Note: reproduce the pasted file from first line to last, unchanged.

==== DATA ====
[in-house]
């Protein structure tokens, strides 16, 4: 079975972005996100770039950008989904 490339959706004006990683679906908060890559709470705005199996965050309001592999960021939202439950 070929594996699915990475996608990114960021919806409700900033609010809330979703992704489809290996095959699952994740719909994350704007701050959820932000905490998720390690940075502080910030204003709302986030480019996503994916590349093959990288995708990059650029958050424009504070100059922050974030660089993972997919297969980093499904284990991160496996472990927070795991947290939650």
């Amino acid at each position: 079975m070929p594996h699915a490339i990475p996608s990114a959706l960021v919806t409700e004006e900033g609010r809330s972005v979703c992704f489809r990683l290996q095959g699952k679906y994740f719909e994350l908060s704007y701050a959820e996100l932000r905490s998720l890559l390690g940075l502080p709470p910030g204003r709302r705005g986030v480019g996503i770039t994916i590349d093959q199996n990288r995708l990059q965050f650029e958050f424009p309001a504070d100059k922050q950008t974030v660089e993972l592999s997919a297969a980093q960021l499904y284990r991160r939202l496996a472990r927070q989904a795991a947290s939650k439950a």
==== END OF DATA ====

[in-house]
């Protein structure tokens, strides 16, 4: 079975972005996100770039950008989904 490339959706004006990683679906908060890559709470705005199996965050309001592999960021939202439950 070929594996699915990475996608990114960021919806409700900033609010809330979703992704489809290996095959699952994740719909994350704007701050959820932000905490998720390690940075502080910030204003709302986030480019996503994916590349093959990288995708990059650029958050424009504070100059922050974030660089993972997919297969980093499904284990991160496996472990927070795991947290939650």
């Amino acid at each position: 079975m070929p594996h699915a490339i990475p996608s990114a959706l960021v919806t409700e004006e900033g609010r809330s972005v979703c992704f489809r990683l290996q095959g699952k679906y994740f719909e994350l908060s704007y701050a959820e996100l932000r905490s998720l890559l390690g940075l502080p709470p910030g204003r709302r705005g986030v480019g996503i770039t994916i590349d093959q199996n990288r995708l990059q965050f650029e958050f424009p309001a504070d100059k922050q950008t974030v660089e993972l592999s997919a297969a980093q960021l499904y284990r991160r939202l496996a472990r927070q989904a795991a947290s939650k439950a």